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‘Misconceived ideas, flawed policies have been our undoing’

(Mizzima) – U Myint, an economic adviser to Burmese President Thein Sein, has delivered an overview of how to utilize international aid funds, which are expected to start flowing rapidly into Burma starting this year.

Aung San Suu Kyi and Burmese presidential  adviser U Myint at an economic workshop in Naypyitaw in November. Photo: MizzimaThe advisory paper, delivered at a workshop this week organized by the the Ministry of National Planning and Economic Development and the Japan International Cooperation Agency, outlined challenges and goals for the Burmese government in the near term.

He said it is important to acknowledge that “for over half a century since we gained independence, it has not been lack of resources, but rather misconceived ideas and flawed policies that have been our undoing.”

“For foreign assistance to help us, and for that matter, for us to help ourselves, we must be honest with ourselves,” he said. “And the first thing that is required for greater honesty will be to make a frank and objective assessment of where we are at present.”

He said the World Bank Policy Research Group has learned that aid works when the following conditions are satisfied:

  • First, the timing of aid is important. If donors come forward with aid at a time when a recipient is making a genuine and determined effort at economic reforms, then good results are achieved;
  • Second, although money is important, giving only money is not good. Giving aid in a mix of money and ideas (or know-how) is more effective;
  • Third, the recipient country must demonstrate that it has the capability to manage its affairs and can make effective use of aid.

“In light of the above, the ball is in our court to make sure that the resumption of development aid that flows into the country are put to good use and benefit all our people,” he said.

He said it’s important that Burmese officials not suffer from “self-delusion.”

“On the contrary, we need to show that we are realistic, practical and hard-nosed and that we want aid to be need-driven rather than donor-driven,” he said. “Hence, we will come forward with concrete proposals concerning our needs, give justification for desirability of donor support for them, and will also provide convincing arguments why we believe they will contribute to our economic reform and restructuring process.”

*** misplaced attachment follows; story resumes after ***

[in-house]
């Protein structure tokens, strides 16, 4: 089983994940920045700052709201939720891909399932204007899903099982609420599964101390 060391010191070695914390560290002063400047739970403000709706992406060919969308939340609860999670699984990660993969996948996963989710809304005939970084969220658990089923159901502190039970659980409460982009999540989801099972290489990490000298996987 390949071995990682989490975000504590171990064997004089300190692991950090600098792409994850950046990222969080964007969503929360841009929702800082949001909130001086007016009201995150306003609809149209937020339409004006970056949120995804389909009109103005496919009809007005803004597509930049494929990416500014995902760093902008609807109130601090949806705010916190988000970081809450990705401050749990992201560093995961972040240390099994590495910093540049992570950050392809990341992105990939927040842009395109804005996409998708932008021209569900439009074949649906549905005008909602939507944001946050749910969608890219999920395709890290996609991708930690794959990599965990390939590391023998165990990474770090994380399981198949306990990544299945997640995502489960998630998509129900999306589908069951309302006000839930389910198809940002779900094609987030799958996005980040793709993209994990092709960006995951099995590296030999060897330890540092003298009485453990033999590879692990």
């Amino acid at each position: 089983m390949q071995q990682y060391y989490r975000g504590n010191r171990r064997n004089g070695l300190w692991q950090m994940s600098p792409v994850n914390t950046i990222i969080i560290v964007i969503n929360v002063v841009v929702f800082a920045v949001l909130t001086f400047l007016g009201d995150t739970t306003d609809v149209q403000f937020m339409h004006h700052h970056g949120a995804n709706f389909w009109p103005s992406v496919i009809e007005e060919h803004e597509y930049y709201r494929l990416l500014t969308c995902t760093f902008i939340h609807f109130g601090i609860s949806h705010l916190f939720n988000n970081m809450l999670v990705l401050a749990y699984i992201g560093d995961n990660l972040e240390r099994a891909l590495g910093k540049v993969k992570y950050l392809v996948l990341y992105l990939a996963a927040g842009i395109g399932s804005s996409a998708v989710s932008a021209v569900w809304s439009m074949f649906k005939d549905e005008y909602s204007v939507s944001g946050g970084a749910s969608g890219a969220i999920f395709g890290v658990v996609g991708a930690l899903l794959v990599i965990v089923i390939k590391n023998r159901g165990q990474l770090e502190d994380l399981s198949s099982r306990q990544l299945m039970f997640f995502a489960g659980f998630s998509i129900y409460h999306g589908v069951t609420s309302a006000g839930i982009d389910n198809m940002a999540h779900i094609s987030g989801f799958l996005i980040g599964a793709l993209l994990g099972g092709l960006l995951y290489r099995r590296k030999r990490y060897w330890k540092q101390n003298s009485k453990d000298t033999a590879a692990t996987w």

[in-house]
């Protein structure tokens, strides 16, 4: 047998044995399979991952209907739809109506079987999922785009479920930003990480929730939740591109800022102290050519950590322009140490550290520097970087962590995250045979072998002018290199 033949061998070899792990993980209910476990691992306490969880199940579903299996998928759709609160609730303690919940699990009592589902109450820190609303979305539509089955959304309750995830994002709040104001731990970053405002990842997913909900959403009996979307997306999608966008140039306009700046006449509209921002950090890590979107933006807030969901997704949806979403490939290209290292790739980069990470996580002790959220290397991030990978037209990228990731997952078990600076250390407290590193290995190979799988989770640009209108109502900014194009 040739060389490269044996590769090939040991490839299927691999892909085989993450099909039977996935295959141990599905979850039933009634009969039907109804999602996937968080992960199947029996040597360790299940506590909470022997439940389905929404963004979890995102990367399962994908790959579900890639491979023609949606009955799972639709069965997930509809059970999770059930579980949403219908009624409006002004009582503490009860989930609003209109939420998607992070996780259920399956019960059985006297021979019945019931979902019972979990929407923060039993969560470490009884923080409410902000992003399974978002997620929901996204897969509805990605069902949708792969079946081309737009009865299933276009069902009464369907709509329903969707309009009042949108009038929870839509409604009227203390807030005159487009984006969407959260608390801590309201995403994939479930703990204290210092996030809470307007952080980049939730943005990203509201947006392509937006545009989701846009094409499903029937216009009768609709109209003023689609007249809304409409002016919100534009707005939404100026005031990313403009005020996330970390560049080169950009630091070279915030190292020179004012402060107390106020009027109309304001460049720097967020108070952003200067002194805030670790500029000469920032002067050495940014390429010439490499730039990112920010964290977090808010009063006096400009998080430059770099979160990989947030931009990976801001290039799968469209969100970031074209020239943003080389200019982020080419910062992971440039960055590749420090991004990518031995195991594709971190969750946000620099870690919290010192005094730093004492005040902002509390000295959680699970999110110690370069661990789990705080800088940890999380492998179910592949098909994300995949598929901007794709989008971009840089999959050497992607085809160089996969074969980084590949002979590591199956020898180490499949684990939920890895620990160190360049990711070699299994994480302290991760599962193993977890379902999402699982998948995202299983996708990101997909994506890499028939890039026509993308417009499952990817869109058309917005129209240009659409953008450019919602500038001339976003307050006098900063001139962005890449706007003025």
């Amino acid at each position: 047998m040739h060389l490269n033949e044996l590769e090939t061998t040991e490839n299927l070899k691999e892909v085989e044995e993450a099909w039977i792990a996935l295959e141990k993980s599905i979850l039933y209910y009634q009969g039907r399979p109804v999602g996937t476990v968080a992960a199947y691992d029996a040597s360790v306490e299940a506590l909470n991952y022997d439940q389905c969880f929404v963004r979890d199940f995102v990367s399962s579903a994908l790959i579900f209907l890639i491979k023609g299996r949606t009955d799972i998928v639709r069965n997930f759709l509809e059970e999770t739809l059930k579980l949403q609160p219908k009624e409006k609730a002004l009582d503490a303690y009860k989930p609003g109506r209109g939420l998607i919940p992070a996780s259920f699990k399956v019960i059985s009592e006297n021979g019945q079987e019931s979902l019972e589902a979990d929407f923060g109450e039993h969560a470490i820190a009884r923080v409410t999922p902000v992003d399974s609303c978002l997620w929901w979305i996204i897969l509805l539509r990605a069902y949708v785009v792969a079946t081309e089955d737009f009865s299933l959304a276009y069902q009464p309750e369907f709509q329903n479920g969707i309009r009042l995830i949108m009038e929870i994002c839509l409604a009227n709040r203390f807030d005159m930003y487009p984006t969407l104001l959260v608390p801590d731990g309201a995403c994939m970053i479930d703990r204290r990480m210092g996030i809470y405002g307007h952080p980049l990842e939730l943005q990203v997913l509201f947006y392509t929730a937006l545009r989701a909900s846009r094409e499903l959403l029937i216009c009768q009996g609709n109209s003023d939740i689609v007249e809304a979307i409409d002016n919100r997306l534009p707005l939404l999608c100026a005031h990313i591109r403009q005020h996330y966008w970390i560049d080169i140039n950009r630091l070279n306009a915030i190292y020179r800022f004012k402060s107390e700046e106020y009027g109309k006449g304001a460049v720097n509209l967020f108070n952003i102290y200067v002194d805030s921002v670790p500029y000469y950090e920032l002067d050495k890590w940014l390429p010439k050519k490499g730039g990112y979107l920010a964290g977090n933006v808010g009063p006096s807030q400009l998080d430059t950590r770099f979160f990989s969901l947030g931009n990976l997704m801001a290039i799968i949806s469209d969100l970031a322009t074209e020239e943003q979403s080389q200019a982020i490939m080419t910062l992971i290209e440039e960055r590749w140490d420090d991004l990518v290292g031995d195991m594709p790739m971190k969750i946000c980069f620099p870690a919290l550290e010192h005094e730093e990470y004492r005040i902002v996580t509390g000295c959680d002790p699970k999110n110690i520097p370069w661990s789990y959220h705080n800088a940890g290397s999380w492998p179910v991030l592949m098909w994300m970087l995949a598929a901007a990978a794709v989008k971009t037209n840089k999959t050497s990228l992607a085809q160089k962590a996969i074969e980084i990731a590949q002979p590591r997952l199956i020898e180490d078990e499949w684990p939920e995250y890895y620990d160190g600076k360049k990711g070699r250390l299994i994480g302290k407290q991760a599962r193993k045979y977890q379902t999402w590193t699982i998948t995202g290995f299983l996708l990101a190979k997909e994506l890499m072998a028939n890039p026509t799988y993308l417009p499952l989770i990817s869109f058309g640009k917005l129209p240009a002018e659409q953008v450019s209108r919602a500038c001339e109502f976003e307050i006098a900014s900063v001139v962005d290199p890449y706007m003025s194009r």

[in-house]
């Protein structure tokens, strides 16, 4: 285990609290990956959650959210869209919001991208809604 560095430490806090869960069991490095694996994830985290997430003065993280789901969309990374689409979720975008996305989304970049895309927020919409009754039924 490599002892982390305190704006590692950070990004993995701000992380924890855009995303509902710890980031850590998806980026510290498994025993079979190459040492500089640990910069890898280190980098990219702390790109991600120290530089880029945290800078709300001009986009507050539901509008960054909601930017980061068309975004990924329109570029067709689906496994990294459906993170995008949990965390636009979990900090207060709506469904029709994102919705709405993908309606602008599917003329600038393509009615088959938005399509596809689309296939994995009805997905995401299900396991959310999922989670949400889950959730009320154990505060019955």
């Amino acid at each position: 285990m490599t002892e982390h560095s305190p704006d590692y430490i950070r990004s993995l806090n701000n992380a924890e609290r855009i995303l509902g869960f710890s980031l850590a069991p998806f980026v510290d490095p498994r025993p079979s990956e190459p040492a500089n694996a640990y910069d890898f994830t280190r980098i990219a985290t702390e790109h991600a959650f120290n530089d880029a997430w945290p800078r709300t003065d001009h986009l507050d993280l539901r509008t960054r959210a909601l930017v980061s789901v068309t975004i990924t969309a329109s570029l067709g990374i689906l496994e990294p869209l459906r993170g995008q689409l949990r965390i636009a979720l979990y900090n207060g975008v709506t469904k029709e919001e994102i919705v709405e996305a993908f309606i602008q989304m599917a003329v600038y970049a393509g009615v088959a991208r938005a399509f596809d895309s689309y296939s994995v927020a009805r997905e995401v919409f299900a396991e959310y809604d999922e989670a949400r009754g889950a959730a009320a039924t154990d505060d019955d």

At this stage of Burma’s development, he said, it is important to accept relevant ideas, expertise and knowledge from donors about better and more efficient ways of doing things that will help improve the well being of the Burmese people.

“We will also have to make sure that we have got rid of the constraints, hang-ups, confused ideas and misdirected policies that in the past have made us incompetent and ineffective, and are ready to demonstrate that we can put our house in order, can manage our affairs, and can deliver the goods,” he said.
Burma is in a good position to take on the three challenges noted above, he said.

“However, these are formidable and difficult challenges. The problems they pose have been built up over decades. Many areas they cover are strewn with land mines,” he said. “At present a lot of internal and external pressures have been exerted on us to rush headlong into these areas for all sorts of reasons. But we will have to be realistic and make our best efforts to resist these pressures and move forward at a pace, in a time frame, and in a manner that we feel confident are reasonably cautious, well thought-out and planned, within our capacity to deliver, and that meets our strategic concerns.”

To read a copy of the full report, go to:
Last Updated ( Friday, 02 March 2012 14:33 )  
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